While the price for gasoline this year has remained below $4 per gallon for most of the country, prices on the West Coast (PADD 5) have been holding above that level since late February. Since the national average price for regular gasoline peaked this year at $3.94 per gallon on April 2, prices across the country generally have been trending downward on the back of decreasing crude oil prices, with the national average falling to $3.71 per gallon on May 21. In contrast, the average West Coast retail gasoline price remained at $4.24 per gallon on May 21, only two cents below its 2012 peak from a week earlier (Figure 1). While refinery issues have hit the West Coast particularly hard over the past few months, the imminent return of BP's Cherry Point, Washington refinery should bring lower prices to gasoline consumers in the region.
Abnormally low refinery runs on the West Coast since February tightened local gasoline markets, causing both wholesale and retail gasoline prices to rise. The West Coast gasoline market began 2012 in uneventful fashion, with gross inputs into PADD 5 refineries tracking their typical level during January, then edging downward as refiners underwent planned seasonal maintenance. Instead of trending back upward from early February as typically happens as refineries come back online following maintenance, runs this year continued to move lower, following a late-February fire at BP's Cherry Point refinery in Washington and a string of unplanned outages at other plants. The Cherry Point plant is only now returning to service.
By mid-April, four-week average gross refinery inputs on the West Coast bottomed out at about 360,000 barrels per day (14 percent) below typical levels. Reduced refinery operations first put upward pressure on wholesale prices, which later translated into higher prices at the pump. Over the last five years, from March through May, retail prices in PADD 5 have typically averaged about 35 cents per gallon above those on the Gulf Coast (which provides a good baseline for comparison as the center of the U.S. refining industry). However, in 2012, West Coast prices over this period have averaged about 53 cents per gallon above the Gulf Coast, with that difference reaching as high as 75 cents per gallon on May 21.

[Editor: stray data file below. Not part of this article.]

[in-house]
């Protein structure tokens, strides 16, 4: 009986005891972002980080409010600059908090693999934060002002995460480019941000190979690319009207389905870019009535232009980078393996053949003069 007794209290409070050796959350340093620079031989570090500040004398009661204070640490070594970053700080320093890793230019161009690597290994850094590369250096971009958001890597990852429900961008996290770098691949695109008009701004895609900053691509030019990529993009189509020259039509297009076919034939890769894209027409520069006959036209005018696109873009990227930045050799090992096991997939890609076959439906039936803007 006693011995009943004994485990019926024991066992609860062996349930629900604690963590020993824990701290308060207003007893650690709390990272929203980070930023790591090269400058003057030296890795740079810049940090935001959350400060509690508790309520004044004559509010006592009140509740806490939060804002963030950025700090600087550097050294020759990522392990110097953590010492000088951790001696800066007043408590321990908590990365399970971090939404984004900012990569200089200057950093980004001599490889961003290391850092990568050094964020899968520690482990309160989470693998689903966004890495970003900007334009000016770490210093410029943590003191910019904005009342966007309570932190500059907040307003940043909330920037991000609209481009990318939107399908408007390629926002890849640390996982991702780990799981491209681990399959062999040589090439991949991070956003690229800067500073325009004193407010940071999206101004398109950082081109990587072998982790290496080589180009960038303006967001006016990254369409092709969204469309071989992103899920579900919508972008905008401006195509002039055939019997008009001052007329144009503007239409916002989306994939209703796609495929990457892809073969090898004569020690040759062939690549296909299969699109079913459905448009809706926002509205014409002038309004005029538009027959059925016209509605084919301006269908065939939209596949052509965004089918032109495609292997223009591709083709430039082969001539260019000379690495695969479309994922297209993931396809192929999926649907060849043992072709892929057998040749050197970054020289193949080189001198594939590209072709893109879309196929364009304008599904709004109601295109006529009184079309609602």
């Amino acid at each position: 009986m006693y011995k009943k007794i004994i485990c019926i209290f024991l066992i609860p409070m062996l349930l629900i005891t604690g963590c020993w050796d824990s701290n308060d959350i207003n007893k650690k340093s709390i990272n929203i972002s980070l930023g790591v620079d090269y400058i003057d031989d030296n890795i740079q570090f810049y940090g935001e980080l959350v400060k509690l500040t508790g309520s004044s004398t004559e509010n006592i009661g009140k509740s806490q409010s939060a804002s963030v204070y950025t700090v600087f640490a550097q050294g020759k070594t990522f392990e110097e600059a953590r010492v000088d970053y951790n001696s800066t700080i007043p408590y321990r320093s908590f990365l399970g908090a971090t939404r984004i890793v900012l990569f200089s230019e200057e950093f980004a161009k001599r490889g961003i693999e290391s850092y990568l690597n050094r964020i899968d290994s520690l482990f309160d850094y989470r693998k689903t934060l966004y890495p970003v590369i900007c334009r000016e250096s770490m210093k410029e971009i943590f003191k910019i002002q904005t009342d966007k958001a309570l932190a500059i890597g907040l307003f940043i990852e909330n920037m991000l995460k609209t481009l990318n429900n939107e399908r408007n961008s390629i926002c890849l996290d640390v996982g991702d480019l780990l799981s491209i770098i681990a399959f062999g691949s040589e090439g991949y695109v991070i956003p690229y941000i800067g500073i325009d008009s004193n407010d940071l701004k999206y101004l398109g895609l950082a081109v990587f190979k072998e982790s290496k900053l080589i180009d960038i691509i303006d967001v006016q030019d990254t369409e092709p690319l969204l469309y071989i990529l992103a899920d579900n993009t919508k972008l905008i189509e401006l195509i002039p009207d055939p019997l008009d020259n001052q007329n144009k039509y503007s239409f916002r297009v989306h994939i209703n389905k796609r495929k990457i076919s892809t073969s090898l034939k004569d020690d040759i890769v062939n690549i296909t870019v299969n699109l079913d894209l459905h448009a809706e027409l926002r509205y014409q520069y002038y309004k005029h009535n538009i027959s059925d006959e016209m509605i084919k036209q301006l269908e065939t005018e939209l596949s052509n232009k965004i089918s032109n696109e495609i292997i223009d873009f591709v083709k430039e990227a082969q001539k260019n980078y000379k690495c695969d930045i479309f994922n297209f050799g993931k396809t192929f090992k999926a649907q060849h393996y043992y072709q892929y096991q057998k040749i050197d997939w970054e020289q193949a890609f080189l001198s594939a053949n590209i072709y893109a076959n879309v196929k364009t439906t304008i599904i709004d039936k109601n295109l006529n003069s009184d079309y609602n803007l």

While unplanned refinery outages generally cause retail product prices to rise, the West Coast market is especially sensitive to such shutdowns. That is because the West Coast market is relatively isolated. Given the West Coast's lack of significant pipeline connections to other markets and relative distance from the active physical trading markets in the Atlantic Basin, outages there tend to cause more severe market dislocations as the logistics involved in backfilling supplies can be difficult.